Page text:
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Despite obstacles, some students with disabilities do well after they leave the system

“Transition planning is an excruciatingly difficult task.”

Jamal Pettiway. Photo by Paul Jablow

This article was originally published in The Notebook. In August 2020, The Notebook became Chalkbeat Philadelphia.

LaQuenta Montanez remembers the frustrations of her early days working at the dental office.

A 10th grader with behavioral issues and severe hearing loss, Montanez was there as part of her program at Lincoln High School. Her behavioral difficulties were the result of her frustration in not being able to communicate effectively due to the lack of an amplified telephone to meet her needs.

But with coaching from her teachers about controlling her temper and a special phone provided by the local Office of Vocational Rehabilitation, Montanez was soon on a better path.

It would lead her to Cheyney University and eventually back to the School District of Philadelphia, where she is now a transition coordinator with wide responsibilities in the area of helping students with disabilities move from high school to higher education or competitive employment.

Of her early challenges, she said, simply, “they made me stronger.”

Transition planning is an excruciatingly difficult task, requiring that vocational skills, life skills, academics and counseling be blended into a formula that is different for every individual.

And there are many examples of the system working right, as it did in Montanez’s case.
• • • • •
District officials cite Hill-Freedman World Academy in East Mount Airy as doing an excellent job of transition planning.

About 150 of the school’s 704 students are in special education.

On a recent morning, Secondary Special Education Coordinator Jane Cordero spoke of the need for her students to master the “soft skills,” including how to interview, how to deal with criticism, interacting with co-workers, and simply emailing the boss that you’ll be late that day.

“You can get fired really quickly if you don’t have the soft skills,” she said.

There is also emphasis on what’s needed away from the workplace.

In the Independent Living Center, students practiced skills such as cooking, cleaning, setting the table, and making beds.

Tasks were broken down into about 10 small component steps. In a section on using a microwave, one part was “closes drawer and puts oven mitts on hands.”

In another room, students were taught self-advocacy by learning to make presentations at their Individualized Education Program conferences.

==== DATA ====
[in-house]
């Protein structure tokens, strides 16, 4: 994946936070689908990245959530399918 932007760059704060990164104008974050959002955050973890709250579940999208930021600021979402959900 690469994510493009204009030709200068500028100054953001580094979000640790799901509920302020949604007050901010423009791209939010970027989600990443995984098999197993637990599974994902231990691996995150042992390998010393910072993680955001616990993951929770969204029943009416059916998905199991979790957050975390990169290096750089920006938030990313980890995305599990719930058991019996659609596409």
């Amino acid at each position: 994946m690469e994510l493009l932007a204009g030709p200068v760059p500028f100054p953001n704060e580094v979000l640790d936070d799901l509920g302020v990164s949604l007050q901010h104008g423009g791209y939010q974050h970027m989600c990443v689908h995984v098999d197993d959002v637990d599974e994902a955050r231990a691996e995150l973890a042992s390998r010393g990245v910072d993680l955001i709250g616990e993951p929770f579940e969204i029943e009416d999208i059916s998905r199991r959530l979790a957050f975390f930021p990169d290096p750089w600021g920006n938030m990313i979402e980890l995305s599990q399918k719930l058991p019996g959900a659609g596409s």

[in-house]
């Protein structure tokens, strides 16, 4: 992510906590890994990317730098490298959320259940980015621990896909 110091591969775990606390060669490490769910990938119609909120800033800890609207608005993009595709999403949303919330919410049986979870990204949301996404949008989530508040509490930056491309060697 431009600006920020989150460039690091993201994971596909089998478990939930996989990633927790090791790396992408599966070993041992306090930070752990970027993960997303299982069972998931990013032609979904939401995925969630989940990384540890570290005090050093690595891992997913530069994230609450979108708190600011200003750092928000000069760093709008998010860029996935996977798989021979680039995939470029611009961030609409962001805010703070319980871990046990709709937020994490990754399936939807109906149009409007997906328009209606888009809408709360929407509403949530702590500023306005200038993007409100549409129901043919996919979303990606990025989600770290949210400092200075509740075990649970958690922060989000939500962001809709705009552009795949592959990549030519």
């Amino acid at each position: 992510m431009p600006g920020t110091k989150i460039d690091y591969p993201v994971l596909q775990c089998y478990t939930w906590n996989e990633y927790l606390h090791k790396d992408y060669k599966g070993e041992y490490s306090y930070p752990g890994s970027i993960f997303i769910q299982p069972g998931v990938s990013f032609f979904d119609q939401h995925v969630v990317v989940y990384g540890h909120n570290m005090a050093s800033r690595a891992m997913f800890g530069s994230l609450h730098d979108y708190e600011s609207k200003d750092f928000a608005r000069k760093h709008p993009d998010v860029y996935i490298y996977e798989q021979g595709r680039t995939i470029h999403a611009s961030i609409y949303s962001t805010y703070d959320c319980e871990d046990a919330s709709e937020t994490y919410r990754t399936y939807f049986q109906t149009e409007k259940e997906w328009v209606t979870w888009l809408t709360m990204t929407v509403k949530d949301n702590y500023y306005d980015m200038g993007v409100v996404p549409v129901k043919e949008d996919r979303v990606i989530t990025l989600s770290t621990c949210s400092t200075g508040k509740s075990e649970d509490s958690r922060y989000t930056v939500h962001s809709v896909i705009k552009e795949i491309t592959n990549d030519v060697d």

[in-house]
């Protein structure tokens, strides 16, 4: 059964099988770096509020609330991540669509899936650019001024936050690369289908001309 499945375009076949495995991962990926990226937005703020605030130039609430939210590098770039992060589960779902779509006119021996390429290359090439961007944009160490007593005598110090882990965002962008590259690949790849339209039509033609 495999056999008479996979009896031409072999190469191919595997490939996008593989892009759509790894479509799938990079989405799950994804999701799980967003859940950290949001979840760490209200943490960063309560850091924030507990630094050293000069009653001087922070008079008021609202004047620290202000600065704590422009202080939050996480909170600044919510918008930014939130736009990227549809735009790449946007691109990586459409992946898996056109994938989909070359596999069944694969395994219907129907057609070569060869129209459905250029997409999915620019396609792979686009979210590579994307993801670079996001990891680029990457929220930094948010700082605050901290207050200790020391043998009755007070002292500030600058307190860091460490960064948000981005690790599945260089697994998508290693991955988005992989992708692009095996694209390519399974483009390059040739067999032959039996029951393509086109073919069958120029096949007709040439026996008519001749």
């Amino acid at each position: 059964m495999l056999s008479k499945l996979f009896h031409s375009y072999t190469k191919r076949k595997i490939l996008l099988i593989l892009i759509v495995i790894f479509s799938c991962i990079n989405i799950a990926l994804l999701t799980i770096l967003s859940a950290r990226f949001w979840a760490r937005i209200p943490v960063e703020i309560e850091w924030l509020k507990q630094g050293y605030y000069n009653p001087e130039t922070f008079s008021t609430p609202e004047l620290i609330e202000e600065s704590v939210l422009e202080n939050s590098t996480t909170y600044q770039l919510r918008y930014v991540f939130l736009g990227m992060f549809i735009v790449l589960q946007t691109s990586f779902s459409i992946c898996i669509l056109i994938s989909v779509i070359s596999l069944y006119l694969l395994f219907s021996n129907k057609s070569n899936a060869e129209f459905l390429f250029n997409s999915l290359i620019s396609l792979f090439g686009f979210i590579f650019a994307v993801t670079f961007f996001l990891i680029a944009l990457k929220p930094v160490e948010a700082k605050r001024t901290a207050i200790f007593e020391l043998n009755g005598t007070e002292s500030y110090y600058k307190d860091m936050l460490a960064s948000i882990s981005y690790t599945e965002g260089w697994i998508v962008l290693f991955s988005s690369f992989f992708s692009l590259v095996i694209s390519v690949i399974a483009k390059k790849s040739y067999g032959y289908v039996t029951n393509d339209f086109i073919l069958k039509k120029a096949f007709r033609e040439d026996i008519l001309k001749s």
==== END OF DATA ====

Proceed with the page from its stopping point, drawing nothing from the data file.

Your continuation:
Mylikai Jackson-Smith’s PowerPoint presentation included not just possible career goals such as the Air Force but also personal goals, including “I want to control myself so I’m not too blunt.”

In a media room, aided by WHYY program partners, students were working on videos. Topics have included, “Good Decisions” and “How to Make Friends.”

Much of the school’s success, Cordero said, involves working with community partners like WHYY for training or part-time supervised job placements.

Paul Jablow / The Notebook

Jane Cordero. Photo by Paul Jablow

“It’s the partnerships, the collaboration,” she said.
• • • • •
Cynthia Santiago stood at the whiteboard in a classroom in the School District of Philadelphia headquarters and pretended to lecture one of her students, Julius Southerland, about his “poor job performance.”

Julius turned away, pretending to tune her out and other students laughed at the role-playing exercise.

Santiago is a teacher in Project Search, a pilot program that has gotten excellent reviews despite its small size: Fewer than 20 students at two sites, the District and the A.J. Drexel Autism Institute in Philadelphia.

Based where it started in 1996, the Cincinnati Children’s Hospital Medical Center, the project seeks to prepare young people with disabilities to obtain competitive employment.

Diane Malley, project director at Drexel, said the key is bringing together all the players needed to ensure positive student outcomes: education, vocational rehabilitation, job coaching, intellectual disabilities services and job placement agencies.

Paul Jablow / The Notebook

Julius Southerland. Photo by Paul Jablow

While Philadelphia and other local districts may struggle to get everyone on the same page, cooperation is a given at Project Search.

“All the parties have to be in place and willing to work together before they (the project office) will even talk to you,” Malley said.

A recent Project Search “graduate” from the Drexel program, Jamal Pettiway, has been doing general office work since August at Morgan and Akins in Center City, a 17-person branch of a Nashville-based law firm.

“They just knew he’d be a good fit for us,” said office manager Cary Rodriguez. She said that Pettiway, 20, was hired after the managing partner, wanting to hire someone with disabilities, reached out to the program.

“I love it,” Pettiway said. “I’m learning things. I’m learning about computers.”

Abena Osei, director of special education for the Philadelphia School District, said that the District has learned from Project Search and expects the influence of the program to grow.

Cordero, who is on the educational committee at Project Search in addition to her duties at Hill-Freedman, said, “We’re learning to operate outside our silos.”

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